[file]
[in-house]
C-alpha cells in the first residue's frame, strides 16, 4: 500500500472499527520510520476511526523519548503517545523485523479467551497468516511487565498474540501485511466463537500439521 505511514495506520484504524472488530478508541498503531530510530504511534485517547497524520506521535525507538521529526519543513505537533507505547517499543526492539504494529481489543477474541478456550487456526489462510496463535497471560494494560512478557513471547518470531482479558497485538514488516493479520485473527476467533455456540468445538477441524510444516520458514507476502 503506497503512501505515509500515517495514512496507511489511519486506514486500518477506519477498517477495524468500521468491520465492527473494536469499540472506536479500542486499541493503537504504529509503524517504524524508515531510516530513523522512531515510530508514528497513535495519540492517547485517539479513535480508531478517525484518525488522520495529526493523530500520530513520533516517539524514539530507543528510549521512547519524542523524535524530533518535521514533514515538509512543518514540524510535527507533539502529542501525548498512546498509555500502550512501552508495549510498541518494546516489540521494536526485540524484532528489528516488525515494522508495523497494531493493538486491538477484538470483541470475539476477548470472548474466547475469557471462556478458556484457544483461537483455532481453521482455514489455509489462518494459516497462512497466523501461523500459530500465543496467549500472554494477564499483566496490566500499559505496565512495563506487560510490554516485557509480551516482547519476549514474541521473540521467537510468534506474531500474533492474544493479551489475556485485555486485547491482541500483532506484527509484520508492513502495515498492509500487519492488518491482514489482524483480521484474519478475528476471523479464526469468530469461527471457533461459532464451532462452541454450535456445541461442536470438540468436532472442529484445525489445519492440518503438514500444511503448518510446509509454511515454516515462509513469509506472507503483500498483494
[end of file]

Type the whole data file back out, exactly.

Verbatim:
[in-house]
C-alpha cells in the first residue's frame, strides 16, 4: 500500500472499527520510520476511526523519548503517545523485523479467551497468516511487565498474540501485511466463537500439521 505511514495506520484504524472488530478508541498503531530510530504511534485517547497524520506521535525507538521529526519543513505537533507505547517499543526492539504494529481489543477474541478456550487456526489462510496463535497471560494494560512478557513471547518470531482479558497485538514488516493479520485473527476467533455456540468445538477441524510444516520458514507476502 503506497503512501505515509500515517495514512496507511489511519486506514486500518477506519477498517477495524468500521468491520465492527473494536469499540472506536479500542486499541493503537504504529509503524517504524524508515531510516530513523522512531515510530508514528497513535495519540492517547485517539479513535480508531478517525484518525488522520495529526493523530500520530513520533516517539524514539530507543528510549521512547519524542523524535524530533518535521514533514515538509512543518514540524510535527507533539502529542501525548498512546498509555500502550512501552508495549510498541518494546516489540521494536526485540524484532528489528516488525515494522508495523497494531493493538486491538477484538470483541470475539476477548470472548474466547475469557471462556478458556484457544483461537483455532481453521482455514489455509489462518494459516497462512497466523501461523500459530500465543496467549500472554494477564499483566496490566500499559505496565512495563506487560510490554516485557509480551516482547519476549514474541521473540521467537510468534506474531500474533492474544493479551489475556485485555486485547491482541500483532506484527509484520508492513502495515498492509500487519492488518491482514489482524483480521484474519478475528476471523479464526469468530469461527471457533461459532464451532462452541454450535456445541461442536470438540468436532472442529484445525489445519492440518503438514500444511503448518510446509509454511515454516515462509513469509506472507503483500498483494